Over the last few weeks, we've seen a number of horror stories pop up across the Internet regarding people attempting to cancel Sky. One man even spent 90 minutes discussing his account with Sky whilst the operator attempted to convince them not to leave the service. By the end though, his request was still denied, completely wasting his time in the process. Clearly, such customer service practices are far from fair and responsible, and are only designed to keep customers from leaving the service. As that news broke, many other disgruntled customers came out of the woodwork to complain about the way Sky had treated them. As such, we've decided that it's about time we gave our readers the low down on how to cancel your account.
In response to complaints last year, Sky reworded its terms and conditions to make it clear that customers would have to call the Sky helpline 24 hour if they wished to cancel their subscription. Though the website states "If you’d like to cancel your Sky subscription, you’ll need to call us or start a Live Chat online", further down the page it clarifies that requests made via the Live Chat cannot be accepted without a verification request over the phone. This means that if you do want to cancel Sky, you'll have to use the phone at some point. Of course, that doesn't do anything to cut down the amount of time you spend on the phone, so what can you do?
Sky's customer service personnel are trained to try and keep you with the company. It's standard practice across pretty much every industry these days, but that doesn't mean its any less annoying. One thing you can do though is to say the reason you're cancelling is that you're moving overseas, which will see your account closed with no questions asked. It's worth noting though that you cannot cancel your contract at any time, as you must pay for the minimum length of your contract, as agreed with Sky when you signed up. Cancelling before that date will mean you are subject to hefty cancellation fees or having your case being handed over to debt collectors.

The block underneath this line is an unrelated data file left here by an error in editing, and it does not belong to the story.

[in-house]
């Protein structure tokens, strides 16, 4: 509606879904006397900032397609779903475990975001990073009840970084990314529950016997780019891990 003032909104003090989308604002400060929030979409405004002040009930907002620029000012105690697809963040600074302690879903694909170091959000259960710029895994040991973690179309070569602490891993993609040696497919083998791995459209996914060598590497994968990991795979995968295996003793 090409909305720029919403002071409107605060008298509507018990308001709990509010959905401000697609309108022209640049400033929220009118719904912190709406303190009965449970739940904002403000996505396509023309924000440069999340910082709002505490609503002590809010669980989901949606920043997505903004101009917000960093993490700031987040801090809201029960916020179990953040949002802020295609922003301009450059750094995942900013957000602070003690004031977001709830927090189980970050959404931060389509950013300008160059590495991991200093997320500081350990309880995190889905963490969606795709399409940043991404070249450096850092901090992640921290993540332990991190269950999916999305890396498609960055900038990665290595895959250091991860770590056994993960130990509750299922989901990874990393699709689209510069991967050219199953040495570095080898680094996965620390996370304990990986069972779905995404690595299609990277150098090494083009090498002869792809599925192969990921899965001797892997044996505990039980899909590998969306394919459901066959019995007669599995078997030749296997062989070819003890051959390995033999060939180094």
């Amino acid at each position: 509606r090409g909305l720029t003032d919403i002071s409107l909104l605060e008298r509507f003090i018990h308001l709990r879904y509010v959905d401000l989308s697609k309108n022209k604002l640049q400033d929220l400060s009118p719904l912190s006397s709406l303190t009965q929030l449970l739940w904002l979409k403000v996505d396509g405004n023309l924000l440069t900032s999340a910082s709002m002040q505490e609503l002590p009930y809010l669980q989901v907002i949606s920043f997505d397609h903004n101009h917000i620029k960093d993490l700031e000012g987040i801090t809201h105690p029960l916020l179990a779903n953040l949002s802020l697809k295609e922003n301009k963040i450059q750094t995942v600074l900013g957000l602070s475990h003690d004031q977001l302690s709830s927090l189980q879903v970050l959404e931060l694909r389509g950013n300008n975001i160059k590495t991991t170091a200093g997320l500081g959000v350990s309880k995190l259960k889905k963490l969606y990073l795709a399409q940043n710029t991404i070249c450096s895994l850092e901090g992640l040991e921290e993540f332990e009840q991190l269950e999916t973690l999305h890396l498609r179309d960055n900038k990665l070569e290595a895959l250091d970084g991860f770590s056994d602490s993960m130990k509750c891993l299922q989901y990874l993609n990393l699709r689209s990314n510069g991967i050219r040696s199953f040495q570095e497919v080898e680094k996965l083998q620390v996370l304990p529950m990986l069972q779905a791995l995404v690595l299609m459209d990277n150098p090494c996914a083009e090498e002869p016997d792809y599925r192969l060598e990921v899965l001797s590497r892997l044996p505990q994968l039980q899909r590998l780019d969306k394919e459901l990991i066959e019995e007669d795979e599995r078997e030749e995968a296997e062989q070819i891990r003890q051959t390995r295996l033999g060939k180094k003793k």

From July, Ofcom will be offering a switching service for broadband and landline customers, which will remove the need for customers to contact their olde supplier before they leave. Necessary information will be collected by the new provider and the service will be available to all customers of the BT network, including BT, Sky, TalkTalk and EE, but not Virgin Media.
As always though, you should read carefully your consumer rights before entering into a conversation with the Sky contact people, as knowing where the law will back you up is incredibly useful. Also be aware that cancelling your direct debit without informing Sky (regardless of whether you've paid for the term of your contract) will land you in serious trouble, as Sky require 31 days advance warning before you can act in that way.
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